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What Role Does Purpose Play in Turbulent Times?

Every generation lays a unique claim to the old saying “May you live in interesting times.” Yet these days, it seems “uninteresting times” are much more rare. It seems we see threats everywhere we look. Many feel anxious, tired, and overburdened. And just as spring is about to bring us out of our homes and into the world, we find ourselves sequestered, shouted at by newsfeeds. Gatherings are canceled. Nothing feels real.

That’s one way to look at it.

While there’s no denying the fact that we are working to stem the effects of a pandemic, an economic earthquake, ecological decay, and a political dogfight all at once, there’s also no denying that humans are resilient, have been through worse, and come out stronger. And as the gears of uncertainty spin freely, eventually the teeth will click into place and pent-up energy will propel us forward.

“That’s great, but how are we going to get through today?” 

One lesson from purpose science: from the inside out. By taking this time to look inward and reflect on how we are when we are at our best, and taking concrete actions to make that happen. In fact both reflection on your authentic purpose and values, as well taking purposeful action (proper hand-washing, social distancing, mindfulness, avoiding over-watching news, and being there to support each other emotionally) has very real effects — in your brain, and in your lived experience.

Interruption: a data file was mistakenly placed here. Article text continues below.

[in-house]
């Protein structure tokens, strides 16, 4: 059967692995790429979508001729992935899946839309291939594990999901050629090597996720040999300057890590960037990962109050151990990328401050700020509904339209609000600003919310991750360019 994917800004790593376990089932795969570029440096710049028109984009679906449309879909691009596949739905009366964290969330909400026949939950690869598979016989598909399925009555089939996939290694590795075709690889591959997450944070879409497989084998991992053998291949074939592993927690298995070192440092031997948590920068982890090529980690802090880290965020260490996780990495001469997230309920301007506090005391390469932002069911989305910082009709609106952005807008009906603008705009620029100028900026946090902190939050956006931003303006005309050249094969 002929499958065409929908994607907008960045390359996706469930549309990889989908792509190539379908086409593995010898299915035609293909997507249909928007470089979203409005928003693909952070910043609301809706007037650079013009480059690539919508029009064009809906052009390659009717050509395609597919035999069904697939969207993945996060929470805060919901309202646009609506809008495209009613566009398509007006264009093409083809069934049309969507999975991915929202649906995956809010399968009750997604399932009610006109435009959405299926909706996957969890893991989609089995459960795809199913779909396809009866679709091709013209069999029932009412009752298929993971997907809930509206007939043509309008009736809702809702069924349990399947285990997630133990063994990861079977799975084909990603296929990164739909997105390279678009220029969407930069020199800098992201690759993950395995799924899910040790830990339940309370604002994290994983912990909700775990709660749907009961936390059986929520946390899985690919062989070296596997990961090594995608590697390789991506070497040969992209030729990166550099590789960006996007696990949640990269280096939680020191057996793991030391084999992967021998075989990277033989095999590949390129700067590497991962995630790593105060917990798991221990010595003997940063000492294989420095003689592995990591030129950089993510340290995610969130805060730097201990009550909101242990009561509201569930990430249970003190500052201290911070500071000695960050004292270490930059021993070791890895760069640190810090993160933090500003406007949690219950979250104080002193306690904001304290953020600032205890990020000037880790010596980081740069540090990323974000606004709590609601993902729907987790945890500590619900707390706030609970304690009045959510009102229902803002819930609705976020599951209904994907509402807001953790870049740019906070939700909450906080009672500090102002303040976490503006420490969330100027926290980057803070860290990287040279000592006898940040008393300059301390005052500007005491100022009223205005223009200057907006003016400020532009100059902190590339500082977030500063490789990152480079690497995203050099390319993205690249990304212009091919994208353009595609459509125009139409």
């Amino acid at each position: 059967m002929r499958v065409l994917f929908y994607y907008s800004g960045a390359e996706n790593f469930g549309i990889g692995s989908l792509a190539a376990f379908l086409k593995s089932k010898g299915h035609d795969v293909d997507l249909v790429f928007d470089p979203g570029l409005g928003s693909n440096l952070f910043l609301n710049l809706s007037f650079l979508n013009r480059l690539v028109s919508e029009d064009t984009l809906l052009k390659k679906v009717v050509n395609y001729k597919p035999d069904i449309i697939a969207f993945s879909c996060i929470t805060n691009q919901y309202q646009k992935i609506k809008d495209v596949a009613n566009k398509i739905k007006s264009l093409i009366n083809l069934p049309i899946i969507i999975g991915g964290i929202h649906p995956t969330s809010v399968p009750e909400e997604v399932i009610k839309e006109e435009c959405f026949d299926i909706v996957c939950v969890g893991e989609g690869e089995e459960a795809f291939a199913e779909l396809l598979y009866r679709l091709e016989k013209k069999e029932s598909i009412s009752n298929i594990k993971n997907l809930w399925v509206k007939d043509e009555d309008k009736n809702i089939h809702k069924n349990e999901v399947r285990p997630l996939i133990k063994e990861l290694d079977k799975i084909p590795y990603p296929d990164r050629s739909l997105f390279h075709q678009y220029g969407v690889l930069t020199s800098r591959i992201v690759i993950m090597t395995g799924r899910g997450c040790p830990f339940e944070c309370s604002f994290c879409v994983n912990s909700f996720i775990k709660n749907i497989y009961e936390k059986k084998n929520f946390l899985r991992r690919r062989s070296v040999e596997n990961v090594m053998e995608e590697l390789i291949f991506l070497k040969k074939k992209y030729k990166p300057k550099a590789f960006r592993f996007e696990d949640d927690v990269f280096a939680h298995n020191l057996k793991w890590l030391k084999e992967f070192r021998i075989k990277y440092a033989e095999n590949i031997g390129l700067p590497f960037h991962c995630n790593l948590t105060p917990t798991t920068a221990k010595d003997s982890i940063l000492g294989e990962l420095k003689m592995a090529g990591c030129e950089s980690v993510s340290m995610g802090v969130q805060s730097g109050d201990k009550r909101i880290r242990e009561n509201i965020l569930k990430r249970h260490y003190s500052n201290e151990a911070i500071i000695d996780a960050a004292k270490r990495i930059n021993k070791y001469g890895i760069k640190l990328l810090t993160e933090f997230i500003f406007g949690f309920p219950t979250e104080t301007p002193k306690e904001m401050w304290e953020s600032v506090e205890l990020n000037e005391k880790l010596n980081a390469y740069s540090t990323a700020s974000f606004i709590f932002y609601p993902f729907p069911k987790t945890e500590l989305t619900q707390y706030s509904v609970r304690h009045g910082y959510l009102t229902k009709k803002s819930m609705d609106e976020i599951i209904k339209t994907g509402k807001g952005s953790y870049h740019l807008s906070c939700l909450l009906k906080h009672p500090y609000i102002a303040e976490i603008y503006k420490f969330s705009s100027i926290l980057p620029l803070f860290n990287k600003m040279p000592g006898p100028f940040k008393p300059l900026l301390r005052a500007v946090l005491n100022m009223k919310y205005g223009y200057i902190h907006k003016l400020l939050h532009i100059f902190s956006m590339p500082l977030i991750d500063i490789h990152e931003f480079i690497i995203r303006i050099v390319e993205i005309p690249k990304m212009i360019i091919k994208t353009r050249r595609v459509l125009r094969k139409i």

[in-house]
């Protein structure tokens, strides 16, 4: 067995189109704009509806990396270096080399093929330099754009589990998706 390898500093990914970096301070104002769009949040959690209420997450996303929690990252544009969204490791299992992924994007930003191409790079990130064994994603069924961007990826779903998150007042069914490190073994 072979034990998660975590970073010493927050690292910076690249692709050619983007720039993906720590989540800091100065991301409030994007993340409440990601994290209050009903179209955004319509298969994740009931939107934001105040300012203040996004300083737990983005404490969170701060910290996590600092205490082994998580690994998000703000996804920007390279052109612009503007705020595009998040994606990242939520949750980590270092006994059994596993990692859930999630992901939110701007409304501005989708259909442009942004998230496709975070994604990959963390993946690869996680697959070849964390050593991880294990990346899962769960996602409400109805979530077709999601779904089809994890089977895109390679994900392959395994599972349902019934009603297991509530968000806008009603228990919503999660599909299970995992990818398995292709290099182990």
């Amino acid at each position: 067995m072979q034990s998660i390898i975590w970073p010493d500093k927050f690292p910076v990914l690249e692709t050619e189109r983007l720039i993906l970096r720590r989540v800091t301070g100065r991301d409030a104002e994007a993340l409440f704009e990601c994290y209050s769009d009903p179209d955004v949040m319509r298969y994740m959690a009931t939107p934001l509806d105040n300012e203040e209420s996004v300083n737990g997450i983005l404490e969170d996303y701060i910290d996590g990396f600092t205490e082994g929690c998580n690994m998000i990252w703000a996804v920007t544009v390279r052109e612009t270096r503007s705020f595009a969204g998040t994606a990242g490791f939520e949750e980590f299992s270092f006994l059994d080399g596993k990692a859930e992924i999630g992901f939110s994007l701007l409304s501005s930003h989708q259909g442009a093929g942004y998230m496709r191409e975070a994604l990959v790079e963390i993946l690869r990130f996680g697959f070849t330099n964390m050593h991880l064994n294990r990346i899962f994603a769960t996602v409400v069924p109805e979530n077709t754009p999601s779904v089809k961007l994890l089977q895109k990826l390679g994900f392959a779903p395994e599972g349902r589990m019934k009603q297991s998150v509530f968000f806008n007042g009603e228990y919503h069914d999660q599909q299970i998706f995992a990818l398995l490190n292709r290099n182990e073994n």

Strengthening our connections with the people we love and the causes and communities we care about. Remind yourself of your purpose and let it pull you towards your best selves.

And when we emerge from this temporary darkness — more purposeful and powerful than when we started — we can turn that curse on its head and say “yep, that sure was pretty interesting. What’s next?”

You’d think that this increase in spending on wellbeing incentives would translate to positive wellbeing trends across the country. Unfortunately, the opposite is true. In a 2017 study, 21 states showed declines in wellbeing scores, and none showed statistically significant improvements.

As it turns out, simply giving employees access to wellbeing solutions is not a great strategy for motivating employees to put their wellbeing first. Barriers, miscommunications, and flaws in implementation greatly reduce efficacy, and may even halt adoption altogether.

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